Sign promotes identity; Reflects cooperation, history and progressive outlook


By Juanice Gray,

Motorists entering Natchitoches from the interstate will be greeting by a new welcome sign in the median. Local artist Patrick Hollier designed the sign with input from the City, Northwestern State University and utilized the new branding initiative in the word Natchitoches. Mayor Lee Posey said the City requisitioned the sign and waited until the new brand was confirmed so it may be incorporated into the design. “The former sign was designed by Hollier and we went back with him because he knew all the DOTD requirements. We also wanted it done locally,” Posey said.

He said the former sign was in need of repairs. “Many may not know, but it was hit a couple of times in accidents. The bottom part of the sign was also damaged by time and was peeling. That is one reason the landscaping was allowed to grow tall, to help cover the damages up.” Posey said the design was meant to send a message of welcome, obviously, but to also incorporate all the entities and the story of Natchitoches.

Up go new welcome signs to the City featuring the new text sponsored by the Historic District Development Commission. Javier Santiago of Mexico and Martin Nunez of Honduras, both employees of Payne Landscaping, put the final cement blocks in place. A heightened base has been included to raise the sign above the landscaping. The City is hurrying to get the signs in place for the fall festival season and the Grambling football game, Sept. 8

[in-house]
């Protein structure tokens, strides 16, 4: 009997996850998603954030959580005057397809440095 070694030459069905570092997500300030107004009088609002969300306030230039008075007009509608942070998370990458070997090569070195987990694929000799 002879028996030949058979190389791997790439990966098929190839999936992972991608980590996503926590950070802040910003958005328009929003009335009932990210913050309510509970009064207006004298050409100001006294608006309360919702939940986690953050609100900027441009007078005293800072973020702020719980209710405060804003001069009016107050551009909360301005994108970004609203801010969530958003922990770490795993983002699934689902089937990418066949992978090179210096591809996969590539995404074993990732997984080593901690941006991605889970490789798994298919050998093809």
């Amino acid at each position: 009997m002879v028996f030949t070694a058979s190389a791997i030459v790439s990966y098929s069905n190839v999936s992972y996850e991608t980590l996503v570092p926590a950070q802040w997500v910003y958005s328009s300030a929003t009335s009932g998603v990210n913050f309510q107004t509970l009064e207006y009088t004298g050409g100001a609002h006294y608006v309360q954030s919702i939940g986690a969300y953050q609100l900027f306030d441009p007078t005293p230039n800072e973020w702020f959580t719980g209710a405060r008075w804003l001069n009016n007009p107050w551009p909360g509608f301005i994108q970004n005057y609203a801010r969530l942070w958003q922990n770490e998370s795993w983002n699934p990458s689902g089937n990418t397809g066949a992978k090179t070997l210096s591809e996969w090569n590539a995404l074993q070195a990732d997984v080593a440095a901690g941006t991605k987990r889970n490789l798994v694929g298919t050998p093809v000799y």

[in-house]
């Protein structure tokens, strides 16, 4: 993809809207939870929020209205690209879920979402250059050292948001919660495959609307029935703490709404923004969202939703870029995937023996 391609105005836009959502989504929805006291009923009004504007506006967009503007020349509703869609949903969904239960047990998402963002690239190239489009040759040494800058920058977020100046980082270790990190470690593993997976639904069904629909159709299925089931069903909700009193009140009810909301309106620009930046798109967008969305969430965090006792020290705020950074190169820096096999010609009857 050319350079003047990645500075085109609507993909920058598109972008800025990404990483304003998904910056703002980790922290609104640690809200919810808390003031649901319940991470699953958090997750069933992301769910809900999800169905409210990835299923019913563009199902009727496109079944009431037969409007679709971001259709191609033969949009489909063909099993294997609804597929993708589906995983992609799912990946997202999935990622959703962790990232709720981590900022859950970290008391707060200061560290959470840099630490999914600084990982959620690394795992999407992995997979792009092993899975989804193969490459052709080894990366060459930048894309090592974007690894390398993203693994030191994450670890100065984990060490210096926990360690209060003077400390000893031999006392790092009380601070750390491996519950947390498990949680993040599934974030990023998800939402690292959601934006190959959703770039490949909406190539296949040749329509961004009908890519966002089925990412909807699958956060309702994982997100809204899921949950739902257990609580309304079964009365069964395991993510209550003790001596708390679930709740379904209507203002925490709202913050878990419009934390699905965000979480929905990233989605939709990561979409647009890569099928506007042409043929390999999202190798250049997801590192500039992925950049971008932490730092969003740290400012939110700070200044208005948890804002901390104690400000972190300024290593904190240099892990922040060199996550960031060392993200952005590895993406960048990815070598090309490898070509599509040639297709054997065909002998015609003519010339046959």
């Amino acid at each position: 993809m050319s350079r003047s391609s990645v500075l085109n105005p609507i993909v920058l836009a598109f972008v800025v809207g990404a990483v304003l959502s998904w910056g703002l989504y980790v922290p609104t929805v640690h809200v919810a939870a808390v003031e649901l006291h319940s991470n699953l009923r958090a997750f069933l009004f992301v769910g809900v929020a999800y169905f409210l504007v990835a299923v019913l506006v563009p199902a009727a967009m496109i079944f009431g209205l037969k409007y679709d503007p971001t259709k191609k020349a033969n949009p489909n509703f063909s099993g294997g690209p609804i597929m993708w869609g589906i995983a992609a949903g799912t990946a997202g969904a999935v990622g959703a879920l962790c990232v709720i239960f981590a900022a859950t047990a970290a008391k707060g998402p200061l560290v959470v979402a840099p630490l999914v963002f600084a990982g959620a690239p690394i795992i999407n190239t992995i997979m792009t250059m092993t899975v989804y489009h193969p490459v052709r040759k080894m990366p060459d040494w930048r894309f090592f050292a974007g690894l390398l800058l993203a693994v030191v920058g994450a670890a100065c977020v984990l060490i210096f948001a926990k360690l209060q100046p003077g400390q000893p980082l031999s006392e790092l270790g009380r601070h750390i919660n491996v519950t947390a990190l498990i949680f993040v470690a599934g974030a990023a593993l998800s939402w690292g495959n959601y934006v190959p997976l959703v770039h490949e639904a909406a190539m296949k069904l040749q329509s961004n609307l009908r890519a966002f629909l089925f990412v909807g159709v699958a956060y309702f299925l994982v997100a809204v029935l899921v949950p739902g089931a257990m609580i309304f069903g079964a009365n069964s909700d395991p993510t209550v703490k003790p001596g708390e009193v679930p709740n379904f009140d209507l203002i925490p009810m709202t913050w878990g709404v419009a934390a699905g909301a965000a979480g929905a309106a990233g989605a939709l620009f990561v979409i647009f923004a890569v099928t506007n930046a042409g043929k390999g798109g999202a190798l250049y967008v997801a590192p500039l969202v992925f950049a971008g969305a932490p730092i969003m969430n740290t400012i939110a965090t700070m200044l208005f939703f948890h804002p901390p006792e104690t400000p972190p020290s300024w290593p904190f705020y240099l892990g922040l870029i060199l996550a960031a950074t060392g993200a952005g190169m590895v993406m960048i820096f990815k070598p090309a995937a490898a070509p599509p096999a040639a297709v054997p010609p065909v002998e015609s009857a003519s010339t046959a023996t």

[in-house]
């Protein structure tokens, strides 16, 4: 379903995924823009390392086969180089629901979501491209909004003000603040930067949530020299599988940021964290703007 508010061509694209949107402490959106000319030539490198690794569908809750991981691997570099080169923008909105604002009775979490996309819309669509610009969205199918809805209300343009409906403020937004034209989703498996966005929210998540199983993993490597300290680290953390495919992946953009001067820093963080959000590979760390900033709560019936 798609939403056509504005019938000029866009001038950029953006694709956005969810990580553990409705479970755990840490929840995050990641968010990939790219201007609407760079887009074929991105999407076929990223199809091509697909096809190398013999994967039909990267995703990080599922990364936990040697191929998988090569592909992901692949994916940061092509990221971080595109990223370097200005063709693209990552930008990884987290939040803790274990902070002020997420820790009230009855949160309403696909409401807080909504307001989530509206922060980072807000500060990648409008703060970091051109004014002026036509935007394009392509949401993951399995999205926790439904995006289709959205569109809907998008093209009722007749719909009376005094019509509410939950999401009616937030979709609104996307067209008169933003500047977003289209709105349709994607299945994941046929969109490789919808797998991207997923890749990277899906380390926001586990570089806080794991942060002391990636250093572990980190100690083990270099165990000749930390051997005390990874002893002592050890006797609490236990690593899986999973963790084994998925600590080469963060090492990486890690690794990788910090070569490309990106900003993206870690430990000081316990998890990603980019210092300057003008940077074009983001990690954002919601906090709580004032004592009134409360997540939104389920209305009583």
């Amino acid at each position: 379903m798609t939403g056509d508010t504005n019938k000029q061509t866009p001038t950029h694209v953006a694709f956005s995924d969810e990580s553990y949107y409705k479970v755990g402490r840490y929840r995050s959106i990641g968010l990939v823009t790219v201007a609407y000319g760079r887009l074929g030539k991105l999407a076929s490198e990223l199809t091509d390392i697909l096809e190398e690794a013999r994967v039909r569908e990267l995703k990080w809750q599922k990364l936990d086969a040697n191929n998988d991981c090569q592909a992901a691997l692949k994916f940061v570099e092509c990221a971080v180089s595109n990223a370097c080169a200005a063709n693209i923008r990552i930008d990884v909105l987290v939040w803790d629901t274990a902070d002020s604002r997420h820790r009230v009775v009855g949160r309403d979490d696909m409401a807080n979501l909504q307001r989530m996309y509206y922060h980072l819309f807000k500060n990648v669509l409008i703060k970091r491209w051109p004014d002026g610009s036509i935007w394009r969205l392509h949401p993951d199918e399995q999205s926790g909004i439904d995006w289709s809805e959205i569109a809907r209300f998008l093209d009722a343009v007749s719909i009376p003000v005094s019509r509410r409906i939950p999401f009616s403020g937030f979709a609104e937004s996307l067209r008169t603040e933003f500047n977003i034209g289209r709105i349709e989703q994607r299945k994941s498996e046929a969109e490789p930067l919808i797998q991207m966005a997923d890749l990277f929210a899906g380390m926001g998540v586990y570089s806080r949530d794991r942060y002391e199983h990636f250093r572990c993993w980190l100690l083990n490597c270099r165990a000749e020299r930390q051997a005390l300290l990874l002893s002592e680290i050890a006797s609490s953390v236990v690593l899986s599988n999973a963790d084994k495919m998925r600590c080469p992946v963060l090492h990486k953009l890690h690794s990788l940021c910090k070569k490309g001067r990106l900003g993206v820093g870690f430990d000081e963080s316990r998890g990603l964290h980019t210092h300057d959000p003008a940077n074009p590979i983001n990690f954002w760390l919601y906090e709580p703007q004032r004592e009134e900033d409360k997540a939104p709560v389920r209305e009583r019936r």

“It was important we included NSU, which is a lifeline to this community, and to promote a sense of working together.” Posey said the sign had to be ordered by a specific deadline, therefore the entire branding logo was not used. “We got the word Natchitoches and went with it. We decided it would be sufficient to bring the whole thing together. Our goal was to have the sign up by the start of school. We were close.”

Hollier said the sign is actually very lightweight, constructed of ice chest style styrofoam with a specific plastic coating over it that makes it durable. “The whole thing has to be made to (help people) survive a crash into it,” he said. As far as the design elements, Hollier said it reflects the Historic District signage and colors for a consistant look throughout the city.

“It is all a combination of different ideas, from the city to NSU. A lot of people worked together on the concept. The goal was to give visitors an idea of what the city is about, instantly,” Hollier said.

Local artist Patrick Hollier designed the new sign as well as its predecessor.